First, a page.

2. “Kramer vs. Kramer” – This Dustin Hoffman/Meryl Streep vehicle is an outstanding American movie – that garnered five Oscars wins, including Best Picture – about a not-so-great American pastime: divorce.
On an ordinary day, Joanna Kramer (Streep) simply packs up her suitcase and says good-bye to her husband Ted (Hoffman) right after he gets home from work. She explains (later) that she lost her self-esteem, was unhappy in their marriage and didn’t feel worthy to mother their son Billy (Justin Henry).
On the day of reckoning – while standing in the elevator – she says to Ted, “He’s better off without me, and I don’t love you anymore.”
Ted is in disbelief and denial but realizes the scope of his (and his son’s) predicament the next morning when Joanna is not beside. In 1979, the Women’s Liberation Movement hadn’t reached every American household, so Ted never “needed” to prepare meals before, and as we see, making breakfast for Billy is not one of his strengths. Not by a long shot.
Housework and shopping just scratch the surface of Ted’s new duties. He also needs to pick up Billy at school, read bedtime stories, provide discipline, tend to him when he’s sick or hurt, and attend an occasional PTA meeting. Ted has become the exception to the rule in 1979: He is now a single male parent.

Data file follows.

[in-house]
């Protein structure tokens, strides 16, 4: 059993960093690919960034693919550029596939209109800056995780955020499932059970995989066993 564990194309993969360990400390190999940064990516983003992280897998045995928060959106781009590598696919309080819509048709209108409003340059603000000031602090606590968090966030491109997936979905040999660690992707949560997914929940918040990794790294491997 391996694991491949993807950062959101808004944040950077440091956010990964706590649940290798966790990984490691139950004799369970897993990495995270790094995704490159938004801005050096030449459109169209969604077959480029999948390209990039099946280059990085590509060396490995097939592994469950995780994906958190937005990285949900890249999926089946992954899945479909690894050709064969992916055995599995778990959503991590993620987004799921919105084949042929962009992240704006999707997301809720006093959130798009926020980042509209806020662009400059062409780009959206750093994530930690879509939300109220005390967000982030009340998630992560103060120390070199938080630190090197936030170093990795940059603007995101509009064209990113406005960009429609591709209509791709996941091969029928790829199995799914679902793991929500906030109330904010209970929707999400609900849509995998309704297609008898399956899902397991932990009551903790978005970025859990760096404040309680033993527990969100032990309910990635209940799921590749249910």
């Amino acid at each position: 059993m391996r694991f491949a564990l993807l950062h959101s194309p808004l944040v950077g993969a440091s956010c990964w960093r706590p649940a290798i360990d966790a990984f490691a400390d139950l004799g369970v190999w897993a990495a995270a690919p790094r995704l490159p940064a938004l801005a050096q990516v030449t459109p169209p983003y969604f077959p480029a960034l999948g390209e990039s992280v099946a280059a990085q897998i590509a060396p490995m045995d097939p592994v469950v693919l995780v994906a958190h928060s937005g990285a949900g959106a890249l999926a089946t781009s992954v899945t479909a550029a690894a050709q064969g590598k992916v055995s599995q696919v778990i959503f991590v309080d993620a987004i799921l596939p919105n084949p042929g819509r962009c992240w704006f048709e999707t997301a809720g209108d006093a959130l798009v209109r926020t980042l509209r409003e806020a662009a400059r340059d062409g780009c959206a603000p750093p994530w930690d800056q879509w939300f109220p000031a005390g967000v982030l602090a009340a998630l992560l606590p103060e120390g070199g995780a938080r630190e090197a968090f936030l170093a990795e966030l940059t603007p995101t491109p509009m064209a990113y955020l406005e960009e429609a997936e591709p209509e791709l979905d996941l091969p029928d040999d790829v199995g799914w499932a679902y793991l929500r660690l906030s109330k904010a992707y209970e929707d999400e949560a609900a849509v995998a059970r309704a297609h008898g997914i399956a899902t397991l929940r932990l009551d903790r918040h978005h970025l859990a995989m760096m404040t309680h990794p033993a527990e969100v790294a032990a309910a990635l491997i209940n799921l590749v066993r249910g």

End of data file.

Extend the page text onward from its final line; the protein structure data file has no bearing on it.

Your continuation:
Of course, as one would expect, his parenting skills improve over time, but rather than standard TV-movie of the week clichés, Hoffman brings much more to Ted. He succumbs to all the emotional stages of loss, but we also feel the mounting pressure of his job and his new piled-on responsibilities at home. It’s a trifecta of tension that pushes Ted to the limit. Not only does Hoffman successfully juggle these obstacles, but he captures the loving bond between father and son, and soon, a fourth obstacle of stress becomes the most daunting of all.
Even though Streep’s Joanna is seen as the villain by abandoning her child, she engenders empathy for her predicament. Joanna’s limited role in their marriage truly is not acceptable, but in 1979, that was the norm. “Kramer vs. Kramer” takes an important stance by shining a light on marriage inequality, and in the end, Joanna is not such a scoundrel after all.
Image credits: Columbia Pictures; Clip credits: Movieclips